Titan to Tachyons – Cactides Review

A Colin Marston produced release featuring Kenny Grohowski of Imperial Triumphant, and Matt Hollenberg of Cleric/John Zorn? What could go wrong? Well, a lot. But, also, there’s potential for some mind-bending magic to be cast through Cactides, the debut release by avant/instrumental trio Titan to Tachyons. After performing live around New York, the band decided to attempt a proper release, something physical that’ll be judged, adored, and discarded until the end of time. Channeling harsh dissonant experimentation through playful, melodic grooves, Titan to Tachyons are the musical equivalent of hard science fiction, their sound designed to puzzle and intrigue. Is Cactides too cryptic?

Cactides – in the form of “Morphing Machineminds” – gets off to a stomping start as doom-laden heft descends, Sabbath-like, into a skipping groove. Instantly, the production on Cactides cloaks the listener in a vast world of supersonic, funkified, garbled, fragmentary looseness. Kenny Grohowski’s drumming is a bass heavy exercise in excess, constant in its fluid chaos and frantic diversity. There’s little in the way of restraint – Grohowski plays as if he’s upholding the dissonant chaos of his main band, Imperial Triumphant, but does demonstrate a greater tenderness as funkier breaks in Titan To Tachyons’ sound emerge. Though initially alluring, “Morphing Machineminds” loses focus. Its diverse range of sounds blur into a mulch of expressive but overindulgent sound.

Similar to the opening of “Morphing Machineminds,” “The Starthinker is Obsolete” opens with a heavier thrust that chugs and crushes with delicious peculiarity. It’s starker, sharper and more abrasive. Matt Hollenberg (Cleric, John Zorn) strikes angular slabs of sound from his guitar, upheld by a horn-like bass tone from Sally Gates (ex-Orbweaver, Gigan live) that throbs alongside the mechanical movement. Like the previous, “The Starthinker is Obsolete” unhinges; the great philosopher – the starthinker – growing manic, possessed by cryptic knowledge, speaks in tongues and flees into the wilderness clothed in nothing but rags. Lear-esque, the song descends into cosmic chaos that lacks structure and any sort of hook. 

As a listener, it’s difficult to burrow into the sound. There’s little comfort to be found in the dissonant, free form noodlings that Titan to Tachyons are so intent on creating. There can be a tendency for the record to blend into one blur of experimental tomfoolery. When at their best, though, Titan To Tachyons use their unique palette to paint exciting vistas. Controlled and more restrained, a fluttering tenderness makes up the rising action of “Tycho Magnetic.”  As if stopping off at a desert paradise for refueling, the band are drawn into a sub-plot of eastern mysticism. A dancing groove, snake-like, whips through the track; there’s a real sense of recognizable structure. A rich solo simmers through, the heat rising, before the song loops back to its stoner-doom start – the ship leaves the desert. Conveying balance,  Titan to Tachyons are able to experiment with texture and sound whilst a listener can groove along, firmly rooted in a unique world.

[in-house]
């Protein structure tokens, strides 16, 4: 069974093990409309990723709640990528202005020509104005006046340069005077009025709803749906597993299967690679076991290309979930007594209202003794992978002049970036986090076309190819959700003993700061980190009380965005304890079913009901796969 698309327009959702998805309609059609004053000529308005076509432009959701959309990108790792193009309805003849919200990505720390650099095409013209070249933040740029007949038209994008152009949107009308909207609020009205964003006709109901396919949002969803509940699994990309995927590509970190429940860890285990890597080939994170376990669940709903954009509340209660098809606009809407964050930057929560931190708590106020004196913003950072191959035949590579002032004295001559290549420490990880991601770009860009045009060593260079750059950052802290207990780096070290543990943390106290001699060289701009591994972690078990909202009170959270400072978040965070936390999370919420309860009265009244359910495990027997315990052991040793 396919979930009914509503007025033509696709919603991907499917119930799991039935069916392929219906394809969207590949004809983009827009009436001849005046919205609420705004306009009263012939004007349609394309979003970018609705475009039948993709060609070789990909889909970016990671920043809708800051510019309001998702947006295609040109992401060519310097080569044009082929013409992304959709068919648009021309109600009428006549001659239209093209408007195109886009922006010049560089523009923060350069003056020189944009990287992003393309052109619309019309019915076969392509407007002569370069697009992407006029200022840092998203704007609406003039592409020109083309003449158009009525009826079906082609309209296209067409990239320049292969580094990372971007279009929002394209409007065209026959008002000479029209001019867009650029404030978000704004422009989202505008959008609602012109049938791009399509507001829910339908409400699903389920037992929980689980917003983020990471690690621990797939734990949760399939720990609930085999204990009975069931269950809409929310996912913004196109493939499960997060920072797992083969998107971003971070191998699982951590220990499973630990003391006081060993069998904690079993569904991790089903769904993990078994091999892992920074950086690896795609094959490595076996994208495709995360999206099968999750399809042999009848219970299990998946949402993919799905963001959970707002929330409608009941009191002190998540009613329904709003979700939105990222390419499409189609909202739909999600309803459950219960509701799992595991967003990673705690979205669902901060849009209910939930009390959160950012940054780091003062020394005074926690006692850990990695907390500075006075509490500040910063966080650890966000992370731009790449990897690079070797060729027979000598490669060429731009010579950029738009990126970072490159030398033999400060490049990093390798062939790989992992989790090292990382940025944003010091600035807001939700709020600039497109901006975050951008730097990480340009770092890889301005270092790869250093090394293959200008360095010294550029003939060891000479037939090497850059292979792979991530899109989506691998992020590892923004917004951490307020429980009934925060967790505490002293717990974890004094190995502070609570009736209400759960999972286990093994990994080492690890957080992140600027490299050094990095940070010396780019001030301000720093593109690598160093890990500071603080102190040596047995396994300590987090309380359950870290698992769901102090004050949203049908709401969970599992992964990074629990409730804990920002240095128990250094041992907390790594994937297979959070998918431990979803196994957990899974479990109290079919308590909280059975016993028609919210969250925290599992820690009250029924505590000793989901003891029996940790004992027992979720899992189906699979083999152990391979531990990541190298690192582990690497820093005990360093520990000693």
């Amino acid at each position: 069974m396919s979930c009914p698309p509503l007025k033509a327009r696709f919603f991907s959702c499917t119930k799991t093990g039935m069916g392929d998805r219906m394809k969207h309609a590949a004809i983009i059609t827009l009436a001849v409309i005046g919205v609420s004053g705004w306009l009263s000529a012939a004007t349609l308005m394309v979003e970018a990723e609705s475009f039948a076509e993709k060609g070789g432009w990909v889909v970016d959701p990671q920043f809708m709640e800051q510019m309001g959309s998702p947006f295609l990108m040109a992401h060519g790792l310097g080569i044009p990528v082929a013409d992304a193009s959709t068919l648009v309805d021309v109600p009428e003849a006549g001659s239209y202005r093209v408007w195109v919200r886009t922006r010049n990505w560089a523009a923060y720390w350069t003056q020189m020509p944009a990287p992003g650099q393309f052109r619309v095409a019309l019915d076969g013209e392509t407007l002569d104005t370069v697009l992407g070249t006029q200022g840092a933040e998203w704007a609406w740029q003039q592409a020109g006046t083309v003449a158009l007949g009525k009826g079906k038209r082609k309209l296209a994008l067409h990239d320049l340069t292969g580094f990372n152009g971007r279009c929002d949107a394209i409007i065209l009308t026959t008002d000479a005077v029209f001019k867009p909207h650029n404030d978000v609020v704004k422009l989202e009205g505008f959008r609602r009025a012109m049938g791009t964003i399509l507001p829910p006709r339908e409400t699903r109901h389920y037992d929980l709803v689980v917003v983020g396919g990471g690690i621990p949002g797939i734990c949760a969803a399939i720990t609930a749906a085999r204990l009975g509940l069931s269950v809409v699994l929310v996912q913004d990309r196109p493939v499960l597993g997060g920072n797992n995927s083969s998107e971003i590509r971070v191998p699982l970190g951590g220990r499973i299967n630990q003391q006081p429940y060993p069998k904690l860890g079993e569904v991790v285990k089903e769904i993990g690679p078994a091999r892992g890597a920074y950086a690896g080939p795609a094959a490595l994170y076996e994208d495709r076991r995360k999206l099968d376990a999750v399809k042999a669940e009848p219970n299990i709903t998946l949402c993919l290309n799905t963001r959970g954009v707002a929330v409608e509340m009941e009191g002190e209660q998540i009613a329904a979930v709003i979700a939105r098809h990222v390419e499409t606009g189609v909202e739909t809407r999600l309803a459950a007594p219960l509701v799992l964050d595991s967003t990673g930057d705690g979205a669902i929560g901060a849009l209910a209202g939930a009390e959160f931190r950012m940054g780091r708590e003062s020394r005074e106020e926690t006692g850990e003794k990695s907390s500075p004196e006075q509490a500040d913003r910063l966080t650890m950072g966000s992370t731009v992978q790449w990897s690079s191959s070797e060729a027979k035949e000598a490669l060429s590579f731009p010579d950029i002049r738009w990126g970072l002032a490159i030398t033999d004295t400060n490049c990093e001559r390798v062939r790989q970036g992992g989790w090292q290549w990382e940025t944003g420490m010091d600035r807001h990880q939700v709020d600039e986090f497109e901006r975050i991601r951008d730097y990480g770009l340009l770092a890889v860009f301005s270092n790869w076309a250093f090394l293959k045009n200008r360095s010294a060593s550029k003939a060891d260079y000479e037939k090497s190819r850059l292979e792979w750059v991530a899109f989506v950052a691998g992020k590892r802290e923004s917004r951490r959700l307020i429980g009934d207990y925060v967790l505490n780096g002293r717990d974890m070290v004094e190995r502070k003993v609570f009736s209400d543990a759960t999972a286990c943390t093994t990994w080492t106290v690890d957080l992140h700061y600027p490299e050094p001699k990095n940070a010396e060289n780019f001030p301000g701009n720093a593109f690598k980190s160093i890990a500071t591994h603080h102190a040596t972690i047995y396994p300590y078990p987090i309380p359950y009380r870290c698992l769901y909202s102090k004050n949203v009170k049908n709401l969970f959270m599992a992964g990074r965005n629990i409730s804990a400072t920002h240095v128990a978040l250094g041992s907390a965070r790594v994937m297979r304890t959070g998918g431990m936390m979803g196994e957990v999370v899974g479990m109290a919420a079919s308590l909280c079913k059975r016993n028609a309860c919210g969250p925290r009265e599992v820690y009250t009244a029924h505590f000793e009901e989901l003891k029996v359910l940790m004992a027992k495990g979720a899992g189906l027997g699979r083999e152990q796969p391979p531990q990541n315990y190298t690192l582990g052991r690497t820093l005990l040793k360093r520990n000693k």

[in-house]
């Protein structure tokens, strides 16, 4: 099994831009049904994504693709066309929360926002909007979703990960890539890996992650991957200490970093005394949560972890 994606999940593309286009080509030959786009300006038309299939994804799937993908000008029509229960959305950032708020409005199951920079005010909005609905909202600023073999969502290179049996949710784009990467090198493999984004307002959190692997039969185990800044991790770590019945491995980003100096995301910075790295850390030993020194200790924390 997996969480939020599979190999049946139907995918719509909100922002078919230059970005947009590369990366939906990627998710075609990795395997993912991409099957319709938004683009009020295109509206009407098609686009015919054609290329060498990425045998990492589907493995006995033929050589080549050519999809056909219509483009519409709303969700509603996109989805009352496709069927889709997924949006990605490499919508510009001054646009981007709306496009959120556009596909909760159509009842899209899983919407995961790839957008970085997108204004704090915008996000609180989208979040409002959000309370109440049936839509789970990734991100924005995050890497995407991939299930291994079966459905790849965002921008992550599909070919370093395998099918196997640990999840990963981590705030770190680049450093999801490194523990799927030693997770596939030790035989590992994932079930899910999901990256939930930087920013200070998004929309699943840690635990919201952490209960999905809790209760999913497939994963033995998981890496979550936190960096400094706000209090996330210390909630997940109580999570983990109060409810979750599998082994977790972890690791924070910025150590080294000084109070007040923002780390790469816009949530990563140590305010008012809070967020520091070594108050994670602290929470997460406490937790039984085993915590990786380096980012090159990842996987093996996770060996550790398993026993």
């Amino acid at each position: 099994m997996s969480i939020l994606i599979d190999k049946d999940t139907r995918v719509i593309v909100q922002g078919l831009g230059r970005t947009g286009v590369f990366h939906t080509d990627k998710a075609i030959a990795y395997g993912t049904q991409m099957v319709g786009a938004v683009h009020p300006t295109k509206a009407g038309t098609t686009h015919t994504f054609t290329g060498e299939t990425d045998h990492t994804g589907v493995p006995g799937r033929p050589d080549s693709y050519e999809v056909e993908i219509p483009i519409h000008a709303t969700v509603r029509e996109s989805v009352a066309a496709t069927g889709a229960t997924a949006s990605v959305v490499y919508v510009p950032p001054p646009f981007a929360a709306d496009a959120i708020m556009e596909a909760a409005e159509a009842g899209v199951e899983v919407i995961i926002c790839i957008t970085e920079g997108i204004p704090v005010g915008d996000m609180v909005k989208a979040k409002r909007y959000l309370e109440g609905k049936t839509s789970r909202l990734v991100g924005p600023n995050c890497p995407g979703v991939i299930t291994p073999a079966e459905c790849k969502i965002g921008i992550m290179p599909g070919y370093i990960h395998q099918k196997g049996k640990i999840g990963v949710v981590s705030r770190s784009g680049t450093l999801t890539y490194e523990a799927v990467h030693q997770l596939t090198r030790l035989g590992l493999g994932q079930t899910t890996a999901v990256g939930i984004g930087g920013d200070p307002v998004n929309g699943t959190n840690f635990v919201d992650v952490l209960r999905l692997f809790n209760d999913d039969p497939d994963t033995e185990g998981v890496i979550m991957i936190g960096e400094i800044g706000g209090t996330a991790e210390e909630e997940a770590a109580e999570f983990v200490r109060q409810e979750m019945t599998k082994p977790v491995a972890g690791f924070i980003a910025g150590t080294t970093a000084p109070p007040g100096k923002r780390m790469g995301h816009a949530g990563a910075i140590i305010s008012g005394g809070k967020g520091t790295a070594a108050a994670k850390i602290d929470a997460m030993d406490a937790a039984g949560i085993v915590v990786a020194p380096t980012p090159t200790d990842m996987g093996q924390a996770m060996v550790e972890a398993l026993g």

Titans are a success when creative and decisive with their world building. Standout, “Earth, and Squidless” shows a greater sense of structural unity. An elastic groove, deeper in tone, surges through the opening. Decaying into heavier territories, the track’s heavy surge is engrossing – Titan To Tachyons suit a denser gait, firing off shards of mathy dissonance and rumbling double bass drumming. The track simmers into a cosmic vacuum for three minutes as tribal drumming carries a sensual solo into the nether regions of the universe. Then, a splintering explosion – a return to the groundwork laid at the beginning with added intensity. A greater unity in track constructions hows Titan To Tachyons at their best. 

Unfortunately, the ten minute structured improvised closer “Everybody’s Dead, Dave” is the sound of being put to a slow death. Despite featuring guest bassist Trevor Dunn (Mr. Bungle, Fantomas, Secret Chiefs 3), the track achieves nothing of worth in the grand scheme of an album. Assessing Cactides is a confusing one. On one hand it feels like an exercise rather than a coherent whole, on the other hand there are real moments/tracks that stand out as a unit, united by sci-fi themes and clever adaptations of sound and motifs. The only thing for a reviewer to do is apply fairness and tact in weighing up personal biases, the intent of the artist and the context of the release within the extreme metal sphere (for most of us on this site view and assess records with metal as our compass.) Weighing these elements, Cactides is unsuccessful as a whole but intriguing in small, decontextualised doses. If you’re looking for a journey, something distant from the comforts of home, embark on a voyage with Titan To Tachyons. I can’t promise it’ll be a smooth ride. 

Rating: 2.5/5.0
DR: 10 | Format Reviewed: 320 kbps mp3
Label: Nefarious Industries
Website: titantotachyons.bandcamp.com
Releases Worldwide: August 14th, 2020

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